A meeting of shareholders of SK Innovations (SKI) was held on Friday. At the event, representatives of the company’s board of directors explained why they would not accept LG’s offer of reconciliation. According to SKI’s management, LG is asking too much for resolving an issue that is still unclear. Clarity will come in two weeks, when the US Trade Representation issues its decision on the dispute.
Simply put, the plan of the SK Innovations management is the banal “we would only stand the night and hold out for the day.” The United States Trade Office (USTR) is considering an earlier decision by the United States International Trade Commission (ITC) to ban SKI from importing and manufacturing lithium batteries for electric vehicles into the United States for ten years. The USTR must make its verdict by April 11 and, based on the findings, submit recommendations to US President Joseph Biden (Joe Biden). The current US President, in turn, has the right to veto the ITC decision to ban SKI from producing batteries in the United States.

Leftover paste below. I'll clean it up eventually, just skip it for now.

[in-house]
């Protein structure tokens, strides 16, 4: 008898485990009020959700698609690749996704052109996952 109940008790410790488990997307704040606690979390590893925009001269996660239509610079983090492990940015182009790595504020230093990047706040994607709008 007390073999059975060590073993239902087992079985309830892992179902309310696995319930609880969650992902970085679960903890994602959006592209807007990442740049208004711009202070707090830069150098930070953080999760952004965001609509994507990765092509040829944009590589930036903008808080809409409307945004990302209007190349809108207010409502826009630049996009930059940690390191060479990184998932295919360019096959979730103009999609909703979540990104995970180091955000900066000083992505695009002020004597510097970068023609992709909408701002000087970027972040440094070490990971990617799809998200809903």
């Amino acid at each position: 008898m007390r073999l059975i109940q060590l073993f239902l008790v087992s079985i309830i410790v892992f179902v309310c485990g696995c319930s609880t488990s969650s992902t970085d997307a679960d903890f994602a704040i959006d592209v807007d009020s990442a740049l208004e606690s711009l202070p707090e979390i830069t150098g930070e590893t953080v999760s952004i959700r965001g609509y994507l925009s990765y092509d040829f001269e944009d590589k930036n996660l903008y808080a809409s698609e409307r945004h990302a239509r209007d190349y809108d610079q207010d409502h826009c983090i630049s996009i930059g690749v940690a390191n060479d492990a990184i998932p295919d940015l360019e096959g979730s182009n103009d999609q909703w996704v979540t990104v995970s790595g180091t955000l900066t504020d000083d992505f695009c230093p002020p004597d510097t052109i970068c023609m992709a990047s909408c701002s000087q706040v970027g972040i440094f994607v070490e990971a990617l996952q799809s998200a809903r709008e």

SK Innovations management rightly hopes – and maybe even uses lobbying channels in the United States – that they will be forgiven for everything. Even the fact that the top management, according to the findings of the initial investigation, knew about the theft of 22 LG battery technologies and demanded to cover up the traces of the crime. SK Innovations is going to invest a lot of money in the American production of batteries, and this may well become immunity to justice. Most likely, the dispute will end with a settlement at some lower level of compensation, but for this you have to stand your ground to the end.
By the way, the well-known company SK Hynix, as you might guess, is part of the SK Group, and LG’s rather large fines will also indirectly hit this memory manufacturer.
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